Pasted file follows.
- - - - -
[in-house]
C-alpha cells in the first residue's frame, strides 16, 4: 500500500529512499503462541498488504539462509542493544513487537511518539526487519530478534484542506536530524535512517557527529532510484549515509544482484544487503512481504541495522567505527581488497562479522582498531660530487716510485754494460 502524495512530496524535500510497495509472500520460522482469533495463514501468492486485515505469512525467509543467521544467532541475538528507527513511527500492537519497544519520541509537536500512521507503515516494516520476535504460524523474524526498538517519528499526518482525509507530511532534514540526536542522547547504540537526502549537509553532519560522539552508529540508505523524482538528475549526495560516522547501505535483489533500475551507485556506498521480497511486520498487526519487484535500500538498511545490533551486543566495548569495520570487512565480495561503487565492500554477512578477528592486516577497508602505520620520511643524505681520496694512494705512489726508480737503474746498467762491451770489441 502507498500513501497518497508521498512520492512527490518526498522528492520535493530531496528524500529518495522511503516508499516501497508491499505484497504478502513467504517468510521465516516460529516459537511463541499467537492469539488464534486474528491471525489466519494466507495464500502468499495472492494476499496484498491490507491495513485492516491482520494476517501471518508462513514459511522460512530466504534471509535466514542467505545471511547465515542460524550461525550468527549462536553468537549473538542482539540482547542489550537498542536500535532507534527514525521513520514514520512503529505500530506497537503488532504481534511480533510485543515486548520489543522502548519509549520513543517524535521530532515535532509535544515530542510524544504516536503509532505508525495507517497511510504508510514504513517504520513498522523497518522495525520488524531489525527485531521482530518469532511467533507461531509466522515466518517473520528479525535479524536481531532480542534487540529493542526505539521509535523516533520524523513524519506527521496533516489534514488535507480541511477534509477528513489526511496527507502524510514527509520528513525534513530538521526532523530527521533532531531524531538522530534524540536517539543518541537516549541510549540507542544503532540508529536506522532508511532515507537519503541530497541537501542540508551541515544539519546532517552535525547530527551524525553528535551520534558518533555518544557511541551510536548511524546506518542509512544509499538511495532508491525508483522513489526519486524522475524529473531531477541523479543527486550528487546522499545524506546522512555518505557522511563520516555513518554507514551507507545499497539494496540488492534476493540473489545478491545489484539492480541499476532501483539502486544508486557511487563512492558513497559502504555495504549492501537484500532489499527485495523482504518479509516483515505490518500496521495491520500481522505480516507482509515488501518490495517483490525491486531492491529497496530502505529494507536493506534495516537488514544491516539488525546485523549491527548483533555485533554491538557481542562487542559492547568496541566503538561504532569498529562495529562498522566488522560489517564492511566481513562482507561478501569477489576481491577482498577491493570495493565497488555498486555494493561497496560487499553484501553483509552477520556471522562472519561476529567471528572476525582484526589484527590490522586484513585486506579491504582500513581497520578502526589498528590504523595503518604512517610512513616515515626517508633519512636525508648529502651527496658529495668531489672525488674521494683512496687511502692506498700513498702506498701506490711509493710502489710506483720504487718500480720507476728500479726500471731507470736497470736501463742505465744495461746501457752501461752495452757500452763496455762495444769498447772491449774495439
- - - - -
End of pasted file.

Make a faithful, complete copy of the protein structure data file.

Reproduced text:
[in-house]
C-alpha cells in the first residue's frame, strides 16, 4: 500500500529512499503462541498488504539462509542493544513487537511518539526487519530478534484542506536530524535512517557527529532510484549515509544482484544487503512481504541495522567505527581488497562479522582498531660530487716510485754494460 502524495512530496524535500510497495509472500520460522482469533495463514501468492486485515505469512525467509543467521544467532541475538528507527513511527500492537519497544519520541509537536500512521507503515516494516520476535504460524523474524526498538517519528499526518482525509507530511532534514540526536542522547547504540537526502549537509553532519560522539552508529540508505523524482538528475549526495560516522547501505535483489533500475551507485556506498521480497511486520498487526519487484535500500538498511545490533551486543566495548569495520570487512565480495561503487565492500554477512578477528592486516577497508602505520620520511643524505681520496694512494705512489726508480737503474746498467762491451770489441 502507498500513501497518497508521498512520492512527490518526498522528492520535493530531496528524500529518495522511503516508499516501497508491499505484497504478502513467504517468510521465516516460529516459537511463541499467537492469539488464534486474528491471525489466519494466507495464500502468499495472492494476499496484498491490507491495513485492516491482520494476517501471518508462513514459511522460512530466504534471509535466514542467505545471511547465515542460524550461525550468527549462536553468537549473538542482539540482547542489550537498542536500535532507534527514525521513520514514520512503529505500530506497537503488532504481534511480533510485543515486548520489543522502548519509549520513543517524535521530532515535532509535544515530542510524544504516536503509532505508525495507517497511510504508510514504513517504520513498522523497518522495525520488524531489525527485531521482530518469532511467533507461531509466522515466518517473520528479525535479524536481531532480542534487540529493542526505539521509535523516533520524523513524519506527521496533516489534514488535507480541511477534509477528513489526511496527507502524510514527509520528513525534513530538521526532523530527521533532531531524531538522530534524540536517539543518541537516549541510549540507542544503532540508529536506522532508511532515507537519503541530497541537501542540508551541515544539519546532517552535525547530527551524525553528535551520534558518533555518544557511541551510536548511524546506518542509512544509499538511495532508491525508483522513489526519486524522475524529473531531477541523479543527486550528487546522499545524506546522512555518505557522511563520516555513518554507514551507507545499497539494496540488492534476493540473489545478491545489484539492480541499476532501483539502486544508486557511487563512492558513497559502504555495504549492501537484500532489499527485495523482504518479509516483515505490518500496521495491520500481522505480516507482509515488501518490495517483490525491486531492491529497496530502505529494507536493506534495516537488514544491516539488525546485523549491527548483533555485533554491538557481542562487542559492547568496541566503538561504532569498529562495529562498522566488522560489517564492511566481513562482507561478501569477489576481491577482498577491493570495493565497488555498486555494493561497496560487499553484501553483509552477520556471522562472519561476529567471528572476525582484526589484527590490522586484513585486506579491504582500513581497520578502526589498528590504523595503518604512517610512513616515515626517508633519512636525508648529502651527496658529495668531489672525488674521494683512496687511502692506498700513498702506498701506490711509493710502489710506483720504487718500480720507476728500479726500471731507470736497470736501463742505465744495461746501457752501461752495452757500452763496455762495444769498447772491449774495439